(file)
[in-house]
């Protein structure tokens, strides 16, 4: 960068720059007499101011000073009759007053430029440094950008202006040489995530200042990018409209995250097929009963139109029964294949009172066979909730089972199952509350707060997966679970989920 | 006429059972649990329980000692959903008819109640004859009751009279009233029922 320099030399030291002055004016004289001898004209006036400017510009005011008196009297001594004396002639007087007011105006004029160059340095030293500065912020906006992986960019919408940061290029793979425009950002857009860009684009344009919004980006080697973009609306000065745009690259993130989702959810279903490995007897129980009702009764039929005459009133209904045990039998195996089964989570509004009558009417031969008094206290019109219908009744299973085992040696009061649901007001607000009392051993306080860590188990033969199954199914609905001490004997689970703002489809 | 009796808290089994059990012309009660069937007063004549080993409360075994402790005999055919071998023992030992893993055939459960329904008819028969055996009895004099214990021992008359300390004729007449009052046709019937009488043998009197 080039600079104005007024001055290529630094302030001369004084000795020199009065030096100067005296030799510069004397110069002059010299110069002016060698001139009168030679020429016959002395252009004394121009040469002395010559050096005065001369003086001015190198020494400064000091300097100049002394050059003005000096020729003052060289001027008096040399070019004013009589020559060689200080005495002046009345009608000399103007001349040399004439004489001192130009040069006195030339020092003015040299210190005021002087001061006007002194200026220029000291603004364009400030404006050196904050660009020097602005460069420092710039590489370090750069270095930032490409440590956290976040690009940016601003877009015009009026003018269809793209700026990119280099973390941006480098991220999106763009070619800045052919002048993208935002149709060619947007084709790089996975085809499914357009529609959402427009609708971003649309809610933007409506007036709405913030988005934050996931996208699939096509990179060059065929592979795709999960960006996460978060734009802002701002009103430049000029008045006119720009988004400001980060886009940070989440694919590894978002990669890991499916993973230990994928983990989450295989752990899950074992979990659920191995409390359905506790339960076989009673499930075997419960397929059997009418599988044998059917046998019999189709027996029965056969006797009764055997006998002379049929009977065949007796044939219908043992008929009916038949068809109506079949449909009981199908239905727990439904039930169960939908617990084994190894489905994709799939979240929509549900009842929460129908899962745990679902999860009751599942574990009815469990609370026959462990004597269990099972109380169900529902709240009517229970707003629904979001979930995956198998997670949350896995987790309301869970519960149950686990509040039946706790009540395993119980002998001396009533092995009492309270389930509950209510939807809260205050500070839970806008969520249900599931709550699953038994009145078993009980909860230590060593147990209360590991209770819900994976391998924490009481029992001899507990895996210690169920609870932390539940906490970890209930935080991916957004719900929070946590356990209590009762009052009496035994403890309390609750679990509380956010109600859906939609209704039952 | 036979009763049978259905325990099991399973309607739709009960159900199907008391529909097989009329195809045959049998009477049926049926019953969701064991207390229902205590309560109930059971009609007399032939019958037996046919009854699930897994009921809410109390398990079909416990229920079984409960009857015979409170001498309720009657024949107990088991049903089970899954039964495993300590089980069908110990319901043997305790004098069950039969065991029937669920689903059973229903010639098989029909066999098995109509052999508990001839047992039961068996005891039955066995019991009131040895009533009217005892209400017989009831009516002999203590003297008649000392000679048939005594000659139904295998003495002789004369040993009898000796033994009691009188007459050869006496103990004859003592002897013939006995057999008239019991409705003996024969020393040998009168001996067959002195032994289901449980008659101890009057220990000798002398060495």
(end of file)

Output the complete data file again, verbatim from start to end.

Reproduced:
[in-house]
């Protein structure tokens, strides 16, 4: 960068720059007499101011000073009759007053430029440094950008202006040489995530200042990018409209995250097929009963139109029964294949009172066979909730089972199952509350707060997966679970989920 | 006429059972649990329980000692959903008819109640004859009751009279009233029922 320099030399030291002055004016004289001898004209006036400017510009005011008196009297001594004396002639007087007011105006004029160059340095030293500065912020906006992986960019919408940061290029793979425009950002857009860009684009344009919004980006080697973009609306000065745009690259993130989702959810279903490995007897129980009702009764039929005459009133209904045990039998195996089964989570509004009558009417031969008094206290019109219908009744299973085992040696009061649901007001607000009392051993306080860590188990033969199954199914609905001490004997689970703002489809 | 009796808290089994059990012309009660069937007063004549080993409360075994402790005999055919071998023992030992893993055939459960329904008819028969055996009895004099214990021992008359300390004729007449009052046709019937009488043998009197 080039600079104005007024001055290529630094302030001369004084000795020199009065030096100067005296030799510069004397110069002059010299110069002016060698001139009168030679020429016959002395252009004394121009040469002395010559050096005065001369003086001015190198020494400064000091300097100049002394050059003005000096020729003052060289001027008096040399070019004013009589020559060689200080005495002046009345009608000399103007001349040399004439004489001192130009040069006195030339020092003015040299210190005021002087001061006007002194200026220029000291603004364009400030404006050196904050660009020097602005460069420092710039590489370090750069270095930032490409440590956290976040690009940016601003877009015009009026003018269809793209700026990119280099973390941006480098991220999106763009070619800045052919002048993208935002149709060619947007084709790089996975085809499914357009529609959402427009609708971003649309809610933007409506007036709405913030988005934050996931996208699939096509990179060059065929592979795709999960960006996460978060734009802002701002009103430049000029008045006119720009988004400001980060886009940070989440694919590894978002990669890991499916993973230990994928983990989450295989752990899950074992979990659920191995409390359905506790339960076989009673499930075997419960397929059997009418599988044998059917046998019999189709027996029965056969006797009764055997006998002379049929009977065949007796044939219908043992008929009916038949068809109506079949449909009981199908239905727990439904039930169960939908617990084994190894489905994709799939979240929509549900009842929460129908899962745990679902999860009751599942574990009815469990609370026959462990004597269990099972109380169900529902709240009517229970707003629904979001979930995956198998997670949350896995987790309301869970519960149950686990509040039946706790009540395993119980002998001396009533092995009492309270389930509950209510939807809260205050500070839970806008969520249900599931709550699953038994009145078993009980909860230590060593147990209360590991209770819900994976391998924490009481029992001899507990895996210690169920609870932390539940906490970890209930935080991916957004719900929070946590356990209590009762009052009496035994403890309390609750679990509380956010109600859906939609209704039952 | 036979009763049978259905325990099991399973309607739709009960159900199907008391529909097989009329195809045959049998009477049926049926019953969701064991207390229902205590309560109930059971009609007399032939019958037996046919009854699930897994009921809410109390398990079909416990229920079984409960009857015979409170001498309720009657024949107990088991049903089970899954039964495993300590089980069908110990319901043997305790004098069950039969065991029937669920689903059973229903010639098989029909066999098995109509052999508990001839047992039961068996005891039955066995019991009131040895009533009217005892209400017989009831009516002999203590003297008649000392000679048939005594000659139904295998003495002789004369040993009898000796033994009691009188007459050869006496103990004859003592002897013939006995057999008239019991409705003996024969020393040998009168001996067959002195032994289901449980008659101890009057220990000798002398060495």